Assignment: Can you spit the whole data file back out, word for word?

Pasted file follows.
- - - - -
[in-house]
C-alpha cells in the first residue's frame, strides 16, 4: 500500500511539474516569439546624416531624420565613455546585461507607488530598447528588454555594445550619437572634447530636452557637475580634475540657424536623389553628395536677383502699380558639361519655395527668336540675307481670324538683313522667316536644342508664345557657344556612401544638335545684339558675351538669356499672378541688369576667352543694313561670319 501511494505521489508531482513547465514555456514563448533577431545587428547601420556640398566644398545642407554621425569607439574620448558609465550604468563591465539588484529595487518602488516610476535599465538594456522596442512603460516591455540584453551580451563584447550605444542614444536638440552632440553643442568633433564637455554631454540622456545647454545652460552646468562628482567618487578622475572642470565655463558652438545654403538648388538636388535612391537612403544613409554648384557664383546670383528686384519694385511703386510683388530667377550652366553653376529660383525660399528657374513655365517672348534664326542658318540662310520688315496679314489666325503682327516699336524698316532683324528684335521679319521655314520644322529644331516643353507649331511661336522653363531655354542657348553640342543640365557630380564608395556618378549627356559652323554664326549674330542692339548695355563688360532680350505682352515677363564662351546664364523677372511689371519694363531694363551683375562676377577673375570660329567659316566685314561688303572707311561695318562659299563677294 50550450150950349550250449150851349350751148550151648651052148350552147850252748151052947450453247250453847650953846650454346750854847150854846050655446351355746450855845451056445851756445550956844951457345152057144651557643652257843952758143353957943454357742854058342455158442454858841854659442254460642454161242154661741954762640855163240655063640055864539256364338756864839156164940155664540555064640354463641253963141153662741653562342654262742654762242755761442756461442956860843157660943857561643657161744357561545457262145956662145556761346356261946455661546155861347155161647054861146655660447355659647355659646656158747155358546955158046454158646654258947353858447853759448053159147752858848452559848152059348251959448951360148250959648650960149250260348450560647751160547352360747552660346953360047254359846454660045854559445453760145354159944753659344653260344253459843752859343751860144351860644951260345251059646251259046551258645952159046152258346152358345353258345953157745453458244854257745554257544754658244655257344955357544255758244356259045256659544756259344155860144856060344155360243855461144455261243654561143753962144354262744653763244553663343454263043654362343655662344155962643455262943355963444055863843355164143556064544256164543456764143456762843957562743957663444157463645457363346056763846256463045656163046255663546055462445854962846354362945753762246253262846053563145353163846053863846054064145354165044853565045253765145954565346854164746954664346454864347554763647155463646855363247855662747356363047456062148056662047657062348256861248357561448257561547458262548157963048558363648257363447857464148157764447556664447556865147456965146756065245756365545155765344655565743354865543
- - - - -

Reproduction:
[in-house]
C-alpha cells in the first residue's frame, strides 16, 4: 500500500511539474516569439546624416531624420565613455546585461507607488530598447528588454555594445550619437572634447530636452557637475580634475540657424536623389553628395536677383502699380558639361519655395527668336540675307481670324538683313522667316536644342508664345557657344556612401544638335545684339558675351538669356499672378541688369576667352543694313561670319 501511494505521489508531482513547465514555456514563448533577431545587428547601420556640398566644398545642407554621425569607439574620448558609465550604468563591465539588484529595487518602488516610476535599465538594456522596442512603460516591455540584453551580451563584447550605444542614444536638440552632440553643442568633433564637455554631454540622456545647454545652460552646468562628482567618487578622475572642470565655463558652438545654403538648388538636388535612391537612403544613409554648384557664383546670383528686384519694385511703386510683388530667377550652366553653376529660383525660399528657374513655365517672348534664326542658318540662310520688315496679314489666325503682327516699336524698316532683324528684335521679319521655314520644322529644331516643353507649331511661336522653363531655354542657348553640342543640365557630380564608395556618378549627356559652323554664326549674330542692339548695355563688360532680350505682352515677363564662351546664364523677372511689371519694363531694363551683375562676377577673375570660329567659316566685314561688303572707311561695318562659299563677294 50550450150950349550250449150851349350751148550151648651052148350552147850252748151052947450453247250453847650953846650454346750854847150854846050655446351355746450855845451056445851756445550956844951457345152057144651557643652257843952758143353957943454357742854058342455158442454858841854659442254460642454161242154661741954762640855163240655063640055864539256364338756864839156164940155664540555064640354463641253963141153662741653562342654262742654762242755761442756461442956860843157660943857561643657161744357561545457262145956662145556761346356261946455661546155861347155161647054861146655660447355659647355659646656158747155358546955158046454158646654258947353858447853759448053159147752858848452559848152059348251959448951360148250959648650960149250260348450560647751160547352360747552660346953360047254359846454660045854559445453760145354159944753659344653260344253459843752859343751860144351860644951260345251059646251259046551258645952159046152258346152358345353258345953157745453458244854257745554257544754658244655257344955357544255758244356259045256659544756259344155860144856060344155360243855461144455261243654561143753962144354262744653763244553663343454263043654362343655662344155962643455262943355963444055863843355164143556064544256164543456764143456762843957562743957663444157463645457363346056763846256463045656163046255663546055462445854962846354362945753762246253262846053563145353163846053863846054064145354165044853565045253765145954565346854164746954664346454864347554763647155463646855363247855662747356363047456062148056662047657062348256861248357561448257561547458262548157963048558363648257363447857464148157764447556664447556865147456965146756065245756365545155765344655565743354865543